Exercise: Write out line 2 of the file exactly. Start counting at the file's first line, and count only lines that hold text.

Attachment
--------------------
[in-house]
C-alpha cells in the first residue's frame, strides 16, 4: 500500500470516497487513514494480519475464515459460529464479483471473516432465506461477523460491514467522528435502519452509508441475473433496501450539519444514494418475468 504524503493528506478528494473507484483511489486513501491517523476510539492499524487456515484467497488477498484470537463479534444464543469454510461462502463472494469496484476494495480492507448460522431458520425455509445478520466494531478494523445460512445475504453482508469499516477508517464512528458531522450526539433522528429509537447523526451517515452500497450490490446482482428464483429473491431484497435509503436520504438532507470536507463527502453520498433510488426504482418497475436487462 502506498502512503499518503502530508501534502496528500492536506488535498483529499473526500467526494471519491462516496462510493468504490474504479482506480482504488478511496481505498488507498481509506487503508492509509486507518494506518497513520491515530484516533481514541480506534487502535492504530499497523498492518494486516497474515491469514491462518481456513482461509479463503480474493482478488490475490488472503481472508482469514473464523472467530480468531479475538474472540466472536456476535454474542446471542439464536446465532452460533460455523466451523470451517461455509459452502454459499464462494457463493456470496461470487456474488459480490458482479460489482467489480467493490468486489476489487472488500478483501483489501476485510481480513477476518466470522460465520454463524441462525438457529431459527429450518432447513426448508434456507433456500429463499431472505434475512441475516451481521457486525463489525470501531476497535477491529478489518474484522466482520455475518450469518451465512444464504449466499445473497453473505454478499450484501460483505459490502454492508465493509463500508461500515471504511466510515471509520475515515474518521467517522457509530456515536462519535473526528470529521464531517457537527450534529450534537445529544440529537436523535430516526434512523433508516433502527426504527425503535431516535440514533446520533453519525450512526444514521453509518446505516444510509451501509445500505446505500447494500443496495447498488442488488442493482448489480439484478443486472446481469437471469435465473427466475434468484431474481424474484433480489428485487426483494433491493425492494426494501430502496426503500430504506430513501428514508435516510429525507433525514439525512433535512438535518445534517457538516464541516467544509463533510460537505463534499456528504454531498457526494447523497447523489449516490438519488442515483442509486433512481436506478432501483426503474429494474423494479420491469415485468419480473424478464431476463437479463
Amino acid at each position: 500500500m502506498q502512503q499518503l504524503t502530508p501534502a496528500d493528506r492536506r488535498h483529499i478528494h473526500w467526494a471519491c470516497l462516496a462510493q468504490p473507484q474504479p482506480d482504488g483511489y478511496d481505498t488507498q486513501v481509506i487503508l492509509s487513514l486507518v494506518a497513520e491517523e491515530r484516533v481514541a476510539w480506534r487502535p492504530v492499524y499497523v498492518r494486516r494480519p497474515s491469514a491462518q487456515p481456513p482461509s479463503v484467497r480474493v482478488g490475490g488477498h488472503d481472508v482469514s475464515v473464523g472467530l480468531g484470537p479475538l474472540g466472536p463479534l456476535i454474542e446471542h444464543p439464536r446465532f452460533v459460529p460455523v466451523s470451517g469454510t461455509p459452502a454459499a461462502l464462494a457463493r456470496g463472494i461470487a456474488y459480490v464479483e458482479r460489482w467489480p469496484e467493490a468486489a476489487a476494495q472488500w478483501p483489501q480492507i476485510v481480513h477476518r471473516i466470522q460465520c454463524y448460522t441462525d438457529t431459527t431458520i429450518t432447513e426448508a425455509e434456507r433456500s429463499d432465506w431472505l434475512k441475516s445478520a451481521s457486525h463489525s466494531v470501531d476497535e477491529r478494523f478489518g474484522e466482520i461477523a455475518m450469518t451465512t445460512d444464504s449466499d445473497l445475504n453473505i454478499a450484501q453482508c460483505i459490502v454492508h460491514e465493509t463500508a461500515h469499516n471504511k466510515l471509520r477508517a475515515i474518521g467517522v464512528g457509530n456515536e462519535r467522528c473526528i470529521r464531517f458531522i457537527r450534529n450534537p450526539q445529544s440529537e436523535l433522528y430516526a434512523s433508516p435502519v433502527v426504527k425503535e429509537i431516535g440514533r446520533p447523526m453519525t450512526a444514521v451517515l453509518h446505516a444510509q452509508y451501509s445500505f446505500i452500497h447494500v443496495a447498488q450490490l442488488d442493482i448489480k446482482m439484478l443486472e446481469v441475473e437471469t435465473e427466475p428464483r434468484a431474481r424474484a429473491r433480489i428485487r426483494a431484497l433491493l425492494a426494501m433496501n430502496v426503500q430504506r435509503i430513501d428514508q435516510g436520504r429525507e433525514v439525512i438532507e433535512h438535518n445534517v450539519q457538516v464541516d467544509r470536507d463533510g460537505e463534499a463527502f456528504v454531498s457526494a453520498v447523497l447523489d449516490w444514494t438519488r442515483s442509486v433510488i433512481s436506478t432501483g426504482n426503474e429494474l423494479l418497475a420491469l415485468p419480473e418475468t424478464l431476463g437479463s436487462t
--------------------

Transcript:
C-alpha cells in the first residue's frame, strides 16, 4: 500500500470516497487513514494480519475464515459460529464479483471473516432465506461477523460491514467522528435502519452509508441475473433496501450539519444514494418475468 504524503493528506478528494473507484483511489486513501491517523476510539492499524487456515484467497488477498484470537463479534444464543469454510461462502463472494469496484476494495480492507448460522431458520425455509445478520466494531478494523445460512445475504453482508469499516477508517464512528458531522450526539433522528429509537447523526451517515452500497450490490446482482428464483429473491431484497435509503436520504438532507470536507463527502453520498433510488426504482418497475436487462 502506498502512503499518503502530508501534502496528500492536506488535498483529499473526500467526494471519491462516496462510493468504490474504479482506480482504488478511496481505498488507498481509506487503508492509509486507518494506518497513520491515530484516533481514541480506534487502535492504530499497523498492518494486516497474515491469514491462518481456513482461509479463503480474493482478488490475490488472503481472508482469514473464523472467530480468531479475538474472540466472536456476535454474542446471542439464536446465532452460533460455523466451523470451517461455509459452502454459499464462494457463493456470496461470487456474488459480490458482479460489482467489480467493490468486489476489487472488500478483501483489501476485510481480513477476518466470522460465520454463524441462525438457529431459527429450518432447513426448508434456507433456500429463499431472505434475512441475516451481521457486525463489525470501531476497535477491529478489518474484522466482520455475518450469518451465512444464504449466499445473497453473505454478499450484501460483505459490502454492508465493509463500508461500515471504511466510515471509520475515515474518521467517522457509530456515536462519535473526528470529521464531517457537527450534529450534537445529544440529537436523535430516526434512523433508516433502527426504527425503535431516535440514533446520533453519525450512526444514521453509518446505516444510509451501509445500505446505500447494500443496495447498488442488488442493482448489480439484478443486472446481469437471469435465473427466475434468484431474481424474484433480489428485487426483494433491493425492494426494501430502496426503500430504506430513501428514508435516510429525507433525514439525512433535512438535518445534517457538516464541516467544509463533510460537505463534499456528504454531498457526494447523497447523489449516490438519488442515483442509486433512481436506478432501483426503474429494474423494479420491469415485468419480473424478464431476463437479463